Culture Clash to Culture fusion – when it works, it really, really works!
Cooks soon notice that cooking varies from culture to culture. Far Eastern cooking is different from Midwest American cooking. Even in the United States, Southern cooking and Northern cooking varies greatly. We all know what Cajun cooking is and probably realize that it comes out of Southern Louisiana.
Often differences arise from what food is found in different parts of the world. Rarely will you find corn growing in Asia, but it is a staple in South American cooking. We who live near the oceans and lakes eat seafood, while those who live inland must import seafood, so the cost of cooking it may become prohibitive.
Sometimes religions prohibit certain foods. Kosher food does not include pork or shellfish. So Kosher cooking exists where large Jewish populations exist and can support Kosher markets and butchers.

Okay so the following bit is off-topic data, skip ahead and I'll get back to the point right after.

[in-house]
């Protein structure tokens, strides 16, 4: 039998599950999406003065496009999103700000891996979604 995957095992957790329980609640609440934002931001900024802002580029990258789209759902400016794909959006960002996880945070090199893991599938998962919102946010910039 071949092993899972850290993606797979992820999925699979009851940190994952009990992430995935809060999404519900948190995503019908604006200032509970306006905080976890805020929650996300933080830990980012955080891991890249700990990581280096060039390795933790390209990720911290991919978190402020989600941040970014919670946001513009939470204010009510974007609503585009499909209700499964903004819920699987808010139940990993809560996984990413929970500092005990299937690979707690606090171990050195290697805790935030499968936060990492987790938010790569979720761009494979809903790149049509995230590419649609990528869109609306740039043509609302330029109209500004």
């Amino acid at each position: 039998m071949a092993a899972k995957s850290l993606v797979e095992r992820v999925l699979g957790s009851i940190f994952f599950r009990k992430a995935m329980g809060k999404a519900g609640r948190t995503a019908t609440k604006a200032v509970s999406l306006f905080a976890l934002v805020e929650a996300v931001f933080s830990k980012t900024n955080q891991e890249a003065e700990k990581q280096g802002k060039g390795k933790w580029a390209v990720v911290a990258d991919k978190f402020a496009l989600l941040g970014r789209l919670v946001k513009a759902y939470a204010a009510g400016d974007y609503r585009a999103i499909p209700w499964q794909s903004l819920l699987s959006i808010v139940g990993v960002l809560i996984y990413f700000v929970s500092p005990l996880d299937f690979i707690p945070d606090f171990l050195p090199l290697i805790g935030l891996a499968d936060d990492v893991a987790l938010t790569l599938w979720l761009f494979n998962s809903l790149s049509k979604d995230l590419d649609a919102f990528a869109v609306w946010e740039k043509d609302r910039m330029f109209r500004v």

Because only so many edible substances exist, cooking the same food different ways is often the only difference between tastes that come from different cultures. In South American countries, peppers are a dominant taste in food and the hotter the food, the better, while in North America, cooking with too much pepper would leave the food uneaten.
I think that one of the realizations all cooks come to is that food all over the world is much more the same than it is different. One only has to look at bread, found in all cultures and parts of the world. The French have crepes, the Greeks have pita, Indians have naan, Jews have blintzes, South Americans have tortillas. All breads, all different, yet all the same. We use them in the same way. We wrap our food in bread and generally find it at every meal. We make bread from corn, wheat, rice. If we can make flour, we can make bread. Each culture adds its own flavor because of what is grown locally, what has been passed down through the ages or what is accepted as culturally acceptable.